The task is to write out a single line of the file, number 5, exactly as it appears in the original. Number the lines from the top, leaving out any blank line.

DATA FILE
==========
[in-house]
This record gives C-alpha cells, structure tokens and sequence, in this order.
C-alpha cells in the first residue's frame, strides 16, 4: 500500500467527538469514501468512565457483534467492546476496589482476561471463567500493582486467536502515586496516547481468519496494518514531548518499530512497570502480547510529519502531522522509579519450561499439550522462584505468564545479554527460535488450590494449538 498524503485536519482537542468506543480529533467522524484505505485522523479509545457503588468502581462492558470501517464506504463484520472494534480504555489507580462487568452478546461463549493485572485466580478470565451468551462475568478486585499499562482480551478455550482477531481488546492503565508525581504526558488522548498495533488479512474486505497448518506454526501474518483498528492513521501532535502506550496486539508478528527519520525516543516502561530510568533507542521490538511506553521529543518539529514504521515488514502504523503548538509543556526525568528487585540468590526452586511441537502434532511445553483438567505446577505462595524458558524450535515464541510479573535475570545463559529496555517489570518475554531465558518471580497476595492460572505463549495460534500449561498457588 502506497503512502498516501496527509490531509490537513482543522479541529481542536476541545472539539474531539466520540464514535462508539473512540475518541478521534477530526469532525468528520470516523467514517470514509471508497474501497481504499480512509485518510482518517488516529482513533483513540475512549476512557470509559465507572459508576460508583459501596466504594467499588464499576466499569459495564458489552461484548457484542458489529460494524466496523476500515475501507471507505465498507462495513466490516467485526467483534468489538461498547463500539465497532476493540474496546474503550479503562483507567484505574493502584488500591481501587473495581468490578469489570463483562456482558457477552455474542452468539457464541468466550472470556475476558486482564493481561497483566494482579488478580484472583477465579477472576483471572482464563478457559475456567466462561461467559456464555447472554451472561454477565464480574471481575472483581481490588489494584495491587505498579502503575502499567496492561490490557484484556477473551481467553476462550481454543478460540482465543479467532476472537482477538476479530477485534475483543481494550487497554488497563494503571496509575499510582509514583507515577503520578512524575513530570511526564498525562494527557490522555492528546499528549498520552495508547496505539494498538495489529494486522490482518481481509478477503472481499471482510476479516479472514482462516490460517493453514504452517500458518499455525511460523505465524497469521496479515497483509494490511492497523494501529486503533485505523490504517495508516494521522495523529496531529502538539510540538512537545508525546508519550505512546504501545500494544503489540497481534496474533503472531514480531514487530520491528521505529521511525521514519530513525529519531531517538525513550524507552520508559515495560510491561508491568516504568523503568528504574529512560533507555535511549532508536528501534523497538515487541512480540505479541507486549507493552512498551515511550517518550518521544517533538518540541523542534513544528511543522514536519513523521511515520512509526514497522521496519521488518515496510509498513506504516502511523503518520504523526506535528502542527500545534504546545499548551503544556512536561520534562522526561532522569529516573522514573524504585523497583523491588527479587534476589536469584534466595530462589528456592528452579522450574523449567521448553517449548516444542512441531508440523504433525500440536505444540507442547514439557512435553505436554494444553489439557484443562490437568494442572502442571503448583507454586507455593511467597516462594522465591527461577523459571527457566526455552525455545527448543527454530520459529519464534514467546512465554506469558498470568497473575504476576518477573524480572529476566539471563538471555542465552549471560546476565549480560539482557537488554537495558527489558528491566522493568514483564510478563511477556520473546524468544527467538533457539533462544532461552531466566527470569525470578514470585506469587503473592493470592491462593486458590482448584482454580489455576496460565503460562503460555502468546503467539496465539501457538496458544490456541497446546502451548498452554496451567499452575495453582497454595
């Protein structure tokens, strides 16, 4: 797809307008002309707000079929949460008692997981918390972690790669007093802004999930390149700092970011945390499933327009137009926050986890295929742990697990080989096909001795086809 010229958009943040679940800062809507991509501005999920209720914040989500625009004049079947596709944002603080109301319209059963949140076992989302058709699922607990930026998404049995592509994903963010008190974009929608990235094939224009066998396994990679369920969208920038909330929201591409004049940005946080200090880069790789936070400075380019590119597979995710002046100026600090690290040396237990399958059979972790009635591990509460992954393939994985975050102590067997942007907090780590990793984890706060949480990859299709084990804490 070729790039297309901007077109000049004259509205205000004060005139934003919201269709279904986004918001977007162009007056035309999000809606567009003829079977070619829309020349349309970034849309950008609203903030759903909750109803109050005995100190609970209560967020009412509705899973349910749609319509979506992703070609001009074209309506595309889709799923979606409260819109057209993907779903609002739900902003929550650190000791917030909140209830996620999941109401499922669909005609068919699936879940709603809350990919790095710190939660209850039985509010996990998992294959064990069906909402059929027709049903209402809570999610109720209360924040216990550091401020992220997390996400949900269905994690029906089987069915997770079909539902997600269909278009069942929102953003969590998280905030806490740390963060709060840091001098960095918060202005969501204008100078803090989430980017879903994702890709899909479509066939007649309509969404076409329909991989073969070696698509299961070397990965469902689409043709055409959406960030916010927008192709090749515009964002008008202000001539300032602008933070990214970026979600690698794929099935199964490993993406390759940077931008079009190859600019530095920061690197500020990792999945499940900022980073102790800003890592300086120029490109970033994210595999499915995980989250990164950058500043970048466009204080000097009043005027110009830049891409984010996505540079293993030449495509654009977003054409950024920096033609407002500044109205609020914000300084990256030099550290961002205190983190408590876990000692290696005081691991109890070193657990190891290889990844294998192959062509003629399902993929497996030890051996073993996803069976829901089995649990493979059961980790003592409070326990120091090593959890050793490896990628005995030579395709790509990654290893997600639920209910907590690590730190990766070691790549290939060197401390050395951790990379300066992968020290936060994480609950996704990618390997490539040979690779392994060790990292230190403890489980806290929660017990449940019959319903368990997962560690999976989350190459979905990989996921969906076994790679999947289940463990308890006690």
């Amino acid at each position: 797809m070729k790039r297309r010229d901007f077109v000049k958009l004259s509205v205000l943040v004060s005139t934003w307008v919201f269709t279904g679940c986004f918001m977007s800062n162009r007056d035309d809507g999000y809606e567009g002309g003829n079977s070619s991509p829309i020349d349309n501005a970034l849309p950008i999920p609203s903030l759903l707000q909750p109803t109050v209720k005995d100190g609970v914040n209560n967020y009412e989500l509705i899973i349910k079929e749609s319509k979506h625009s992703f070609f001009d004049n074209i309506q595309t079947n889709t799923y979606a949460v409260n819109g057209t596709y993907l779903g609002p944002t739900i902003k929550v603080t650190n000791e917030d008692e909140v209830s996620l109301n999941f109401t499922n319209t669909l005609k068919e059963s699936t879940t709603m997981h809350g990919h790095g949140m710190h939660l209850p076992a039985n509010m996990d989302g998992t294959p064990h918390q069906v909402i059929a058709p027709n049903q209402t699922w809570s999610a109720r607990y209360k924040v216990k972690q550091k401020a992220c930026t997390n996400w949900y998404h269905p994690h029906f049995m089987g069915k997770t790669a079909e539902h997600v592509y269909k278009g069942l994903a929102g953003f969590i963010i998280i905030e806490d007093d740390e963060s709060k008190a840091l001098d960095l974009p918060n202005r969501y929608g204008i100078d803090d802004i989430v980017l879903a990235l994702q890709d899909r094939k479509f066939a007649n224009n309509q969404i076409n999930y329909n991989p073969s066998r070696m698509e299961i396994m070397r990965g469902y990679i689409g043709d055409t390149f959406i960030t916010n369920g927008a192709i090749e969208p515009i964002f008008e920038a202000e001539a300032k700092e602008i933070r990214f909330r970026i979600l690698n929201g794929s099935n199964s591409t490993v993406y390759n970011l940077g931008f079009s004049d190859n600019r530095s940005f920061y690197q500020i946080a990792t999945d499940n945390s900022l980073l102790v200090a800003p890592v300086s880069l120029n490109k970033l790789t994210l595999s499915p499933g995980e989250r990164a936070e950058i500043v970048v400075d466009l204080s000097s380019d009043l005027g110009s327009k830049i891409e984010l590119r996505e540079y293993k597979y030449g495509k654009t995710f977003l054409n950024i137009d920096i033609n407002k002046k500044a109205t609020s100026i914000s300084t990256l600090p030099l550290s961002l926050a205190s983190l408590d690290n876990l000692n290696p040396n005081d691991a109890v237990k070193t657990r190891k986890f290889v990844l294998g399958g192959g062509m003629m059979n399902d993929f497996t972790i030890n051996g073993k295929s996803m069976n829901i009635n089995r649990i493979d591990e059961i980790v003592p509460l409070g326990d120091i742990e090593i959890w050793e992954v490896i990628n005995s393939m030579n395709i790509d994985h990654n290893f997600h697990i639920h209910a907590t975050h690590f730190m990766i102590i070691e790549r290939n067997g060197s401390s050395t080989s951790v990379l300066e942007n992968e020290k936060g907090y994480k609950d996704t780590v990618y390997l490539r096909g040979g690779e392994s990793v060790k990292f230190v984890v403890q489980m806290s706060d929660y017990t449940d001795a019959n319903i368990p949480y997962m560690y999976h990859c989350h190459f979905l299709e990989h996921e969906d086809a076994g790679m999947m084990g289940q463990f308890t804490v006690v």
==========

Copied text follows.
């Amino acid at each position: 797809m070729k790039r297309r010229d901007f077109v000049k958009l004259s509205v205000l943040v004060s005139t934003w307008v919201f269709t279904g679940c986004f918001m977007s800062n162009r007056d035309d809507g999000y809606e567009g002309g003829n079977s070619s991509p829309i020349d349309n501005a970034l849309p950008i999920p609203s903030l759903l707000q909750p109803t109050v209720k005995d100190g609970v914040n209560n967020y009412e989500l509705i899973i349910k079929e749609s319509k979506h625009s992703f070609f001009d004049n074209i309506q595309t079947n889709t799923y979606a949460v409260n819109g057209t596709y993907l779903g609002p944002t739900i902003k929550v603080t650190n000791e917030d008692e909140v209830s996620l109301n999941f109401t499922n319209t669909l005609k068919e059963s699936t879940t709603m997981h809350g990919h790095g949140m710190h939660l209850p076992a039985n509010m996990d989302g998992t294959p064990h918390q069906v909402i059929a058709p027709n049903q209402t699922w809570s999610a109720r607990y209360k924040v216990k972690q550091k401020a992220c930026t997390n996400w949900y998404h269905p994690h029906f049995m089987g069915k997770t790669a079909e539902h997600v592509y269909k278009g069942l994903a929102g953003f969590i963010i998280i905030e806490d007093d740390e963060s709060k008190a840091l001098d960095l974009p918060n202005r969501y929608g204008i100078d803090d802004i989430v980017l879903a990235l994702q890709d899909r094939k479509f066939a007649n224009n309509q969404i076409n999930y329909n991989p073969s066998r070696m698509e299961i396994m070397r990965g469902y990679i689409g043709d055409t390149f959406i960030t916010n369920g927008a192709i090749e969208p515009i964002f008008e920038a202000e001539a300032k700092e602008i933070r990214f909330r970026i979600l690698n929201g794929s099935n199964s591409t490993v993406y390759n970011l940077g931008f079009s004049d190859n600019r530095s940005f920061y690197q500020i946080a990792t999945d499940n945390s900022l980073l102790v200090a800003p890592v300086s880069l120029n490109k970033l790789t994210l595999s499915p499933g995980e989250r990164a936070e950058i500043v970048v400075d466009l204080s000097s380019d009043l005027g110009s327009k830049i891409e984010l590119r996505e540079y293993k597979y030449g495509k654009t995710f977003l054409n950024i137009d920096i033609n407002k002046k500044a109205t609020s100026i914000s300084t990256l600090p030099l550290s961002l926050a205190s983190l408590d690290n876990l000692n290696p040396n005081d691991a109890v237990k070193t657990r190891k986890f290889v990844l294998g399958g192959g062509m003629m059979n399902d993929f497996t972790i030890n051996g073993k295929s996803m069976n829901i009635n089995r649990i493979d591990e059961i980790v003592p509460l409070g326990d120091i742990e090593i959890w050793e992954v490896i990628n005995s393939m030579n395709i790509d994985h990654n290893f997600h697990i639920h209910a907590t975050h690590f730190m990766i102590i070691e790549r290939n067997g060197s401390s050395t080989s951790v990379l300066e942007n992968e020290k936060g907090y994480k609950d996704t780590v990618y390997l490539r096909g040979g690779e392994s990793v060790k990292f230190v984890v403890q489980m806290s706060d929660y017990t449940d001795a019959n319903i368990p949480y997962m560690y999976h990859c989350h190459f979905l299709e990989h996921e969906d086809a076994g790679m999947m084990g289940q463990f308890t804490v006690v």